Are companies’ donations programmes sustaining elimination efforts?
Donations of medicines by pharmaceutical companies can be a route of access to medicine for the poorest populations. Donation programmes play an important role in the management of, among others, neglected tropical diseases (NTDs). These diseases are closely related to poverty due to inadequate sanitation systems, close contact with infectious vectors, domestic animals and livestock, and they cause important burdens at the national or local level.
In 2012, the World Health Organization (WHO) developed a strategy with clear targets to be achieved by 2020 in order to overcome the global impact of NTDs. The purpose of this roadmap was to drive action among the pharmaceutical industry, governments and civil society to help boost prevention, control, elimination and eradication of this diverse group of diseases.
That same year, a group of partners comprised of governments, pharmaceutical companies and donors – now collectively known as Uniting to Combat NTDs – met in London to support the roadmap, signing the London Declaration on Neglected Tropical Diseases. Companies, in particular, donated a range of existing medicines for 10 NTDs that were identified as needing urgent action.
Safeguarding progress against NTDs for the next decade
Despite major progress, not all goals were met by 2020. With the launch of a new 2021–2030 NTD roadmap in April 2020, the London Declaration commitments will need to be renewed to ensure the global response is fully realised. This is why in June 2020, the Government of Rwanda organised an event to join Uniting to Combat NTDs at a high-level global summit in Kigali. Yet as a consequence of the COVID-19 pandemic, the Kigali Summit on NTDs was postponed. Momentum in the form of company commitment to end the NTD burden is now needed to safeguard progress, especially as the COVID-19 pandemic has disrupted health systems globally, posing a severe threat to major NTD interventions.
The Index looks at how companies remain engaged and committed to ensuring access to their donated products for diseases where NTD elimination, eradication and control goals are possible. It considers the scale (geographic scope and timeline) and patient reach of the companies’ donation programmes, whether such commitment has a time limit and whether it has been shared publicly.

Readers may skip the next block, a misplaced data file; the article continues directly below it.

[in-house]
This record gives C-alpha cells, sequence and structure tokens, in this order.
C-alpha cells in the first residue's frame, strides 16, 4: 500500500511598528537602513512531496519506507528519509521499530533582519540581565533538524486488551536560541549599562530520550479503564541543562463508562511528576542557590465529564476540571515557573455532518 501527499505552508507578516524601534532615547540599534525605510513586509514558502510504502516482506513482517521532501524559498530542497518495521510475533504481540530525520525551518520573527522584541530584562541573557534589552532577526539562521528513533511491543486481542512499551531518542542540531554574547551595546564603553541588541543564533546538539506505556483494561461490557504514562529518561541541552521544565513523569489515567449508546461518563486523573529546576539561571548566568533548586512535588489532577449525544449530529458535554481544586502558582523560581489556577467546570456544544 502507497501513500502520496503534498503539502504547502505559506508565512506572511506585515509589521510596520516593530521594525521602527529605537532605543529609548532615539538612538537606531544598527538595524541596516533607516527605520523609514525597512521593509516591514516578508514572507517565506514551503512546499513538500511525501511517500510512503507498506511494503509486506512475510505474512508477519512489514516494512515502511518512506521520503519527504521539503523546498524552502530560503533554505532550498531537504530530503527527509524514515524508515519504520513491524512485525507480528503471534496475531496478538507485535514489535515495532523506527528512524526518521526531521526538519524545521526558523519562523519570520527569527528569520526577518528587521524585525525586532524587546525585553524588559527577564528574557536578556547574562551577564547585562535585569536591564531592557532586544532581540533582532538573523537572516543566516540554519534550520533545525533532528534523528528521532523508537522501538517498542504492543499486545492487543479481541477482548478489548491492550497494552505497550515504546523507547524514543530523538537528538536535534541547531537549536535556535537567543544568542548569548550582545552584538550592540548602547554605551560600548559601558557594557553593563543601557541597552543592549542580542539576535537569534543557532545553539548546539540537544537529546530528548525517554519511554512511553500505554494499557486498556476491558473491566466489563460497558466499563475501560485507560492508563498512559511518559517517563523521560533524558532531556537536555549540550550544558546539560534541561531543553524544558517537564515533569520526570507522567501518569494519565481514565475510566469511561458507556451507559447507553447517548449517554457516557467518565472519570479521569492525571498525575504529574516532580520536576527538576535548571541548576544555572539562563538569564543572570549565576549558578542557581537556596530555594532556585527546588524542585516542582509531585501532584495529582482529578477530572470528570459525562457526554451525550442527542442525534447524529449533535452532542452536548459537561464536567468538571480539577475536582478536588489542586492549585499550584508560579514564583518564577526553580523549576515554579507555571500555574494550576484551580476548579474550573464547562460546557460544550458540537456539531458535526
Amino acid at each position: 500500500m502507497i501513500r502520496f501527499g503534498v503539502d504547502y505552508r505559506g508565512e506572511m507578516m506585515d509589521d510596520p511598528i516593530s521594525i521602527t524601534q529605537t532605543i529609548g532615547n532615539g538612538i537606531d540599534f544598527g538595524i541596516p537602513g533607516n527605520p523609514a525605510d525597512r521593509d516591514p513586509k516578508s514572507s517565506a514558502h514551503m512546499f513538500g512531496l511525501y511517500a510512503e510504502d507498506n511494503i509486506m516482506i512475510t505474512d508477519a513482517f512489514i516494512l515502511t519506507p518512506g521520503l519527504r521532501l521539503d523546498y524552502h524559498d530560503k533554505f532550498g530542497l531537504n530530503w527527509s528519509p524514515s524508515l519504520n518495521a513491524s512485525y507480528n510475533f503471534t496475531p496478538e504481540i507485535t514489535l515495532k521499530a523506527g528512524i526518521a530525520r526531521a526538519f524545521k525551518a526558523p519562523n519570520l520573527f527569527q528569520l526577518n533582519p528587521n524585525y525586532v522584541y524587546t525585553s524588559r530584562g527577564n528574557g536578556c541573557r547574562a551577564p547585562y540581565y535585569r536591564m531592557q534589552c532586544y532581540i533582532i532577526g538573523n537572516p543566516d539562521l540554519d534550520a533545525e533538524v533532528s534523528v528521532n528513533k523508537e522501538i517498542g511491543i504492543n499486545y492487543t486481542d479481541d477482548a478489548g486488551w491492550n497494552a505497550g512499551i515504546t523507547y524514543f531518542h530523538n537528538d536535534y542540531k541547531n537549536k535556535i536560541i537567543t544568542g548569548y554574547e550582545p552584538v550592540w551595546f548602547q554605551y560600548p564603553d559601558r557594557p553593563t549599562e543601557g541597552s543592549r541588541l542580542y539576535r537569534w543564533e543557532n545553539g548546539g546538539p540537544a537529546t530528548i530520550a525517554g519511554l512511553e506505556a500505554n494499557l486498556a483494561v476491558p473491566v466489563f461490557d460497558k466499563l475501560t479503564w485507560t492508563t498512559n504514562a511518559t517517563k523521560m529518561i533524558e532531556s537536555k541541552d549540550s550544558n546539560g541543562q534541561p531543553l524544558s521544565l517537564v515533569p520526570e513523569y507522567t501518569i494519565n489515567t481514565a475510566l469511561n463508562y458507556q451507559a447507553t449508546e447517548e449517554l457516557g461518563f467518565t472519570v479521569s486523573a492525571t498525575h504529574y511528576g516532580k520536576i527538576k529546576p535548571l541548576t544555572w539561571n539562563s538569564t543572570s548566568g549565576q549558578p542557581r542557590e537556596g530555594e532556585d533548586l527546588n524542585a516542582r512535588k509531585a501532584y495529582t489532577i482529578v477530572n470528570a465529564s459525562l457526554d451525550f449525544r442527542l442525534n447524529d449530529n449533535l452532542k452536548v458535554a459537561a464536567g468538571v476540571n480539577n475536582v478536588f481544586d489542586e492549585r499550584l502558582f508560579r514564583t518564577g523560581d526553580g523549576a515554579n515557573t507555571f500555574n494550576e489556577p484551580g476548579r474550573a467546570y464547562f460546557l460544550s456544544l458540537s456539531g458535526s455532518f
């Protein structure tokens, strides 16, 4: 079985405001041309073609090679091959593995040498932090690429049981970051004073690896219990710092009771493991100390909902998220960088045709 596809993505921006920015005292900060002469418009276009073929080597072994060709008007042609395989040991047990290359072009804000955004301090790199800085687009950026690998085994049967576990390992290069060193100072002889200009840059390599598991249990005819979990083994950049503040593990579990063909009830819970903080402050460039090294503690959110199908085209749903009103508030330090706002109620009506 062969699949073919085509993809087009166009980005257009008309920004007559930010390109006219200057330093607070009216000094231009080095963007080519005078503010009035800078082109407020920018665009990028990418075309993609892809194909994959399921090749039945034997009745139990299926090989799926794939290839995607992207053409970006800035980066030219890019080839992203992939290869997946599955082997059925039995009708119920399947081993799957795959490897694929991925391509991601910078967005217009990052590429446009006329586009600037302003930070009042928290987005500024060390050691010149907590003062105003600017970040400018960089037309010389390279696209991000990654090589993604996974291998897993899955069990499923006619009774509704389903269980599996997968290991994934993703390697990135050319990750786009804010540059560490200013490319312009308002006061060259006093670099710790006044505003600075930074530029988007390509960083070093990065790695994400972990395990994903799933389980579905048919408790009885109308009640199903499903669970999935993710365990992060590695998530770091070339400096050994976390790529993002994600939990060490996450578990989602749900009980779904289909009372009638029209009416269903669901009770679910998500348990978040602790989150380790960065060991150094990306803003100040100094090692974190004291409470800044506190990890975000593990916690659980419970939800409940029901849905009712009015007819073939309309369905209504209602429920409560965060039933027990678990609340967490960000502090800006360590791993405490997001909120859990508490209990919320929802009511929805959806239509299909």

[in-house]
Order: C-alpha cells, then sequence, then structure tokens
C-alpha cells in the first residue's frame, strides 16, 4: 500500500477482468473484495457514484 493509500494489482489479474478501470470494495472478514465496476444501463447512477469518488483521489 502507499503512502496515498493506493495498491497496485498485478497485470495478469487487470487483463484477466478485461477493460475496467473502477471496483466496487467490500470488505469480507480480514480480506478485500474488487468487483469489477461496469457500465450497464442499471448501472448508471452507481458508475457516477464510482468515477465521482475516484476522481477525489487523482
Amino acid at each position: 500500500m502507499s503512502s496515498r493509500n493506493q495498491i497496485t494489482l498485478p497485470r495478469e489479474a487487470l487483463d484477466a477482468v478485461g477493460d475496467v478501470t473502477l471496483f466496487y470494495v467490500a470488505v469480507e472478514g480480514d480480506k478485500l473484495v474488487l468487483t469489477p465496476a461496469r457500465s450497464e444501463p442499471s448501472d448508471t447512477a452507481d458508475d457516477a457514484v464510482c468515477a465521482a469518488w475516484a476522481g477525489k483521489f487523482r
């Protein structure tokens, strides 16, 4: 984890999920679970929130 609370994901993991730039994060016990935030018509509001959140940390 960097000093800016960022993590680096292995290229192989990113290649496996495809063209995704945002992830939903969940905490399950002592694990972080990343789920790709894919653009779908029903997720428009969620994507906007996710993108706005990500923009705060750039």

What do companies’ NTD programmes look like?
The 2021 Index identified 14 donation programmes for NTDs by 11 companies in scope, running in between one and 74 countries. These structured donation programmes target 11 out of 20 NTDs identified by WHO.
Eisai, GSK, Merck*, MSD** and Sanofi havecommitted to donating their medicines as from 2020 and until elimination, eradication or control goals are achieved for the targeted disease. In six of the programmes, the company expanded its initiatives beyond the 2020 roadmap goals. For example, Merck* has expanded the target population to include all age groups for the treatment of schistosomiasis.
Looking beyond NTDs
For diseases that cannot be eliminated or eradicated such as non-communicable diseases (NCDs) including cancer, diabetes, etc., patients generally need ongoing, long-term and often life-long treatments. Such diseases do not, by definition, allow for long-term sustainable donation programmes. While such programmes are not included in the analysis, the Index highlights these relevant programmes where possible. A total of 20 donation programmes are being run by 12 companies for NCDs, communicable diseases and maternal & neonatal health conditions in between one and 37 countries. For most programmes, there is no planned end date.
Expanding goals to help sustain efforts
Companies have a responsibility to ensure that donation programmes lead to sustainable improvements in access to medicine. This means ensuring populations can continue to access donated products for as long as they are needed. This may involve companies making a firm donation commitment until a disease is eliminated or eradicated, specifically through the renewal of the London Declaration commitment. To date, company commitments are scattered for these donation programmes as there has been no renewal of the London Declaration yet. However, companies can still renew commitments aligning with the WHO Roadmap for NTDs 2021-2030 to reach the goal of ending NTDs by 2030.
Momentum in the form of company commitment to end the NTD burden is now needed to safeguard progress.
To safeguard the path to progress against NTDs and help ensure that progress in ending NTDs is sustained, all companies with an NTD donation programme can expand the donation beyond the WHO-stated goals. For programmes where this is not possible (for example, those targeting NCDs), it may entail establishing transition plans for patients to access the product once the programme ends.
*Merck KGaA, Darmstadt, Germany
**Merck & Co., Inc., Kenilworth, NJ USA